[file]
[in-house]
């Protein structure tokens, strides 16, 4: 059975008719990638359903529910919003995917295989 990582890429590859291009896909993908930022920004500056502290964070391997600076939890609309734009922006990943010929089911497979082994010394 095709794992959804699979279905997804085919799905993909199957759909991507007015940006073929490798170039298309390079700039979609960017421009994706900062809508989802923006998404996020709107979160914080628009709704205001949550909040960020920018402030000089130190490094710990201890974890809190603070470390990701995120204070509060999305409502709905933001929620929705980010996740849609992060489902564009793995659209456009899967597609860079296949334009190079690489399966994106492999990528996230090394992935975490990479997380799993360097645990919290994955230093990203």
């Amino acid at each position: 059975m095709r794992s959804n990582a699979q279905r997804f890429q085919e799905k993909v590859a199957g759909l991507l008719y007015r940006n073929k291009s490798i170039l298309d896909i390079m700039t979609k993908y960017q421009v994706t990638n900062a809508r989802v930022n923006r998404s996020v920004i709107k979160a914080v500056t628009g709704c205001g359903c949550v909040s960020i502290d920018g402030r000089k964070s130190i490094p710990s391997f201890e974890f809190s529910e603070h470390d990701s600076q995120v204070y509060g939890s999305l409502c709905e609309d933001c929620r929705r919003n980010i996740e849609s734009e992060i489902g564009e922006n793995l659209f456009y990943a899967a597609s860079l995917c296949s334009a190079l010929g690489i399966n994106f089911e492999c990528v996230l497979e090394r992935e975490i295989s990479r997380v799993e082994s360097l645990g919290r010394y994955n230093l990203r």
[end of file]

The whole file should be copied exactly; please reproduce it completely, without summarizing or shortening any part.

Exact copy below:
[in-house]
């Protein structure tokens, strides 16, 4: 059975008719990638359903529910919003995917295989 990582890429590859291009896909993908930022920004500056502290964070391997600076939890609309734009922006990943010929089911497979082994010394 095709794992959804699979279905997804085919799905993909199957759909991507007015940006073929490798170039298309390079700039979609960017421009994706900062809508989802923006998404996020709107979160914080628009709704205001949550909040960020920018402030000089130190490094710990201890974890809190603070470390990701995120204070509060999305409502709905933001929620929705980010996740849609992060489902564009793995659209456009899967597609860079296949334009190079690489399966994106492999990528996230090394992935975490990479997380799993360097645990919290994955230093990203």
């Amino acid at each position: 059975m095709r794992s959804n990582a699979q279905r997804f890429q085919e799905k993909v590859a199957g759909l991507l008719y007015r940006n073929k291009s490798i170039l298309d896909i390079m700039t979609k993908y960017q421009v994706t990638n900062a809508r989802v930022n923006r998404s996020v920004i709107k979160a914080v500056t628009g709704c205001g359903c949550v909040s960020i502290d920018g402030r000089k964070s130190i490094p710990s391997f201890e974890f809190s529910e603070h470390d990701s600076q995120v204070y509060g939890s999305l409502c709905e609309d933001c929620r929705r919003n980010i996740e849609s734009e992060i489902g564009e922006n793995l659209f456009y990943a899967a597609s860079l995917c296949s334009a190079l010929g690489i399966n994106f089911e492999c990528v996230l497979e090394r992935e975490i295989s990479r997380v799993e082994s360097l645990g919290r010394y994955n230093l990203r």